the back row). The content of the show is so polished as to be sparkling; the seamless blending of songs and stand-up routine can teach Bob Downe a thingor seven about slickness. About the brain? I reckon Ms. Ilarmer would be able to cut dead a heckler at 50 paces when encased in concrete. so a small dose ofjet-Iagofferslittle in the way of a challenge. Above all. this is a show and a performance which simply oozes class and style. When such components are accompanied by a wit this incisive. a mere review cannot come near to doing justice. You simply have to see her to appreciate how good she really is. (Philip I’arr) I Love Gone Wrong (Fringe) Wendy l iarmer. The Assembly Rooms (Venue 3). 226 2428. until 1 Sept. midnight. £5 (£4).


I remember the songs. but I don‘t remember girl groups sounding this good when l was a kid. Maybe

that's because they didn‘t try it a capella like the Frigidaires. Set as a retrospective on the career ofa mythical group like the Shangri-l.as or the Shirelles. the game isto figure out which stars the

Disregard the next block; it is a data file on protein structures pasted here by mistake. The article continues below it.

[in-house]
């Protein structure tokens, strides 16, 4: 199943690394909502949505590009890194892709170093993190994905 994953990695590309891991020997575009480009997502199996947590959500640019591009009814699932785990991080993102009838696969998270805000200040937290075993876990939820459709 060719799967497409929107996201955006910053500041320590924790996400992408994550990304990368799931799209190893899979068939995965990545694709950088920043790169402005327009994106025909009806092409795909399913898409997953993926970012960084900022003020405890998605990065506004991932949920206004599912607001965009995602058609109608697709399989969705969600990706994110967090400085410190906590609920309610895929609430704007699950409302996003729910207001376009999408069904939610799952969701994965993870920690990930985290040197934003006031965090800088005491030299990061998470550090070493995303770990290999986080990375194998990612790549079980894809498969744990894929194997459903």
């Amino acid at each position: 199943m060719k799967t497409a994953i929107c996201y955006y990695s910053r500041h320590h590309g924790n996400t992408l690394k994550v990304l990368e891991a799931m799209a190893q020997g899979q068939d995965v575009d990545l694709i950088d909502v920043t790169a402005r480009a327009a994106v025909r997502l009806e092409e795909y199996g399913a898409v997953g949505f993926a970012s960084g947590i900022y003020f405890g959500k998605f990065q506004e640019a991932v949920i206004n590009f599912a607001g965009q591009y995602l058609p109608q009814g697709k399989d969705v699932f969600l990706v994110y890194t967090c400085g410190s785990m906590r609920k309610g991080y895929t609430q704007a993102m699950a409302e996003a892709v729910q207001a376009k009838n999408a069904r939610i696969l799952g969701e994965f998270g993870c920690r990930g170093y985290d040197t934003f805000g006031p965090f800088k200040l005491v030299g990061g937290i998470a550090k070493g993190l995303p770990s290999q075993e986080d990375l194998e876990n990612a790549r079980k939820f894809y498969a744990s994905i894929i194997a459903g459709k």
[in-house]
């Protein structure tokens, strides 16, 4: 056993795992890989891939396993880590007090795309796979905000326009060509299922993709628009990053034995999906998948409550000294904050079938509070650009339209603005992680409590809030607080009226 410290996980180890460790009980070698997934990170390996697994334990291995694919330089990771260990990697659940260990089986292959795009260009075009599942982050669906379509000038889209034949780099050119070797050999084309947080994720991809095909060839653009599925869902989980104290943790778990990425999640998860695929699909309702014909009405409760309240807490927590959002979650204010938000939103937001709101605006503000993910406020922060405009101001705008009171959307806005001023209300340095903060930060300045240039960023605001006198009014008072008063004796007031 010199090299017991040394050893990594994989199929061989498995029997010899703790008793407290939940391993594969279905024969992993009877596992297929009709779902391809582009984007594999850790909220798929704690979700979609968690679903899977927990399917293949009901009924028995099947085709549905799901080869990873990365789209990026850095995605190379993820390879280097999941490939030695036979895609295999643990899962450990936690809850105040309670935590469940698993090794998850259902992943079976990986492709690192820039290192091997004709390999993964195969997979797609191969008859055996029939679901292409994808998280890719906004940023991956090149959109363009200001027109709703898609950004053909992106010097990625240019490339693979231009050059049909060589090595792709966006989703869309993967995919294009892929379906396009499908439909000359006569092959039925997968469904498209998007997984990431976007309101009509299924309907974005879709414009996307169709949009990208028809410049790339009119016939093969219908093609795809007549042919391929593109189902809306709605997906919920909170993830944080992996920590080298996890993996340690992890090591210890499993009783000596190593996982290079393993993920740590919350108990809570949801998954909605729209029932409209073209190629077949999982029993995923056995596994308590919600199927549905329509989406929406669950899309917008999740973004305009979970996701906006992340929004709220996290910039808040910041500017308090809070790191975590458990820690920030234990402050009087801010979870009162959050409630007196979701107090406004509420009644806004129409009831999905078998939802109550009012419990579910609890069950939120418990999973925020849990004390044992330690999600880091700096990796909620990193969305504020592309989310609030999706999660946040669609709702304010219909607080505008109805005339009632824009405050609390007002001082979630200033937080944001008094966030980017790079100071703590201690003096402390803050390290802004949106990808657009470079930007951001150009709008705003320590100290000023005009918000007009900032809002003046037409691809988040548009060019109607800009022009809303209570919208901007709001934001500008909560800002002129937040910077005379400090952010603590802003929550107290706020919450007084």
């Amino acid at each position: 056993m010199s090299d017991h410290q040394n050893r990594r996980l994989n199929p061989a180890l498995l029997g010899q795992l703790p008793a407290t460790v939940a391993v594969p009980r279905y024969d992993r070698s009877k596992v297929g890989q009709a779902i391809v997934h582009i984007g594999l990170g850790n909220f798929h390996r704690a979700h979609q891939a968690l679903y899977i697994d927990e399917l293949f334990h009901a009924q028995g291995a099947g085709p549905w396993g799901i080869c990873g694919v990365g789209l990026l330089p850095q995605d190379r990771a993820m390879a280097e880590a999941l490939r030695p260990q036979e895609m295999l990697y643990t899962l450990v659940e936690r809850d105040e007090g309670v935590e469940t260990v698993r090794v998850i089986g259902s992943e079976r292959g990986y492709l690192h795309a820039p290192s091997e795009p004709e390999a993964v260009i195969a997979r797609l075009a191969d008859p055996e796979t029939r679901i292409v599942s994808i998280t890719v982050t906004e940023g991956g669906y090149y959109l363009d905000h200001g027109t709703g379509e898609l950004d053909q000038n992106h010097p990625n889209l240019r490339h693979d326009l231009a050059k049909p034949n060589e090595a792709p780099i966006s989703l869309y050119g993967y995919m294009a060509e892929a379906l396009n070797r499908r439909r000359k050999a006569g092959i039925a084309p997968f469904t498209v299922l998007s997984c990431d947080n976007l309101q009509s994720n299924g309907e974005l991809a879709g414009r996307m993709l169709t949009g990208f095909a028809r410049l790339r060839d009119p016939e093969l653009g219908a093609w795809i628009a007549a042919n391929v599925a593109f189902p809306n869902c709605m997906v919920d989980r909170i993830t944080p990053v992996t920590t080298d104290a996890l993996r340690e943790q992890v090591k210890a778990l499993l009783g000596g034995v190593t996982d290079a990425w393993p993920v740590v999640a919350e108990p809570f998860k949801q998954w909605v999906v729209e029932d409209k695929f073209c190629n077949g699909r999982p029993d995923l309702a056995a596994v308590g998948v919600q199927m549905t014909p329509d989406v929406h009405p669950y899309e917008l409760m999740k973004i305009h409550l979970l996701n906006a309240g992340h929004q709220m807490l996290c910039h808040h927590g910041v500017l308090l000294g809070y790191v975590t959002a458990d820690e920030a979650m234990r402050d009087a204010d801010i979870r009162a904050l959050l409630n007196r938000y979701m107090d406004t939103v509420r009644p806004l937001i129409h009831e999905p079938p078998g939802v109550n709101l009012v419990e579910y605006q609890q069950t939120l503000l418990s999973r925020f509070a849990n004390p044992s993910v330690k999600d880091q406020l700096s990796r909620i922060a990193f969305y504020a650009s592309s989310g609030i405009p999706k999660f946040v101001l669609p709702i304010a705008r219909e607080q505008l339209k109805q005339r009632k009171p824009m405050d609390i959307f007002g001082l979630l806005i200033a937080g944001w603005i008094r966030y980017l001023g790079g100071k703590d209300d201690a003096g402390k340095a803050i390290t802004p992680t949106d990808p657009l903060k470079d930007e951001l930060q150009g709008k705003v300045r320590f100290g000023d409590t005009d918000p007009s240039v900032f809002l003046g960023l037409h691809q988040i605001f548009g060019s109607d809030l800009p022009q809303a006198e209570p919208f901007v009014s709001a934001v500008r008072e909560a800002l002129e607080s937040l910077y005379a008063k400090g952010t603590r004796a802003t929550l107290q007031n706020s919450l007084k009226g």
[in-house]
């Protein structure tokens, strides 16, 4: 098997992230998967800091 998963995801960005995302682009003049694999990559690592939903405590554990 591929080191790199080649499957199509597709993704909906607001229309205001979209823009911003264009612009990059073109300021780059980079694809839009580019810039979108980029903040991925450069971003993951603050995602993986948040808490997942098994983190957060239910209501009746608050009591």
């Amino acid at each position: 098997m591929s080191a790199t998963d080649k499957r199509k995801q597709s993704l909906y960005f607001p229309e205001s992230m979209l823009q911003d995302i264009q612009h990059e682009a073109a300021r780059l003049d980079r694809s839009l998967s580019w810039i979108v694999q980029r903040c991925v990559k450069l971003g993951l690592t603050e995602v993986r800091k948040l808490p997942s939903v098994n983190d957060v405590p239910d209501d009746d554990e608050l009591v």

eventsintheir past referto

(Diana Ross will usually

3 be a good guess). Sixties

sequins. high hair. and de-dum sh-booms are the only way to pull off‘My Boyfriend's Back'. You have to watch out for the odd ear-splitting scream. but that was always a

; danger with girly-girls. Swell harmonies. (Wes

Shrum) I Lite Could Be a Dream (Fringe)’l’he Frigidaires.

; ChaplaincyCentre (Venue 23) l3Aug—l

Sept. 1 lpm. {4.501550).


We‘ve all heard tramps muttering to themselves as we hurry past: this play makes us listen to what they might be saying. The

; nameless baglady ofthe

! title recitesa kaleidoscopic monologue of fragmented memories

anddream-likcimages. Water. drowning. blood

and the tramp's father are recurrent motifs. as she circles gradually closer to the central. terrible secret which torments her.

Jane Guernicr creates a convincing portrait ofa disturbed mind. reverting to childhood with a little-girl voice or writhing on the floor in furious distress. jerky. disjointed movements accom- panying fractured speech as the flotsam and jetsam of recollection float randomly to the surface.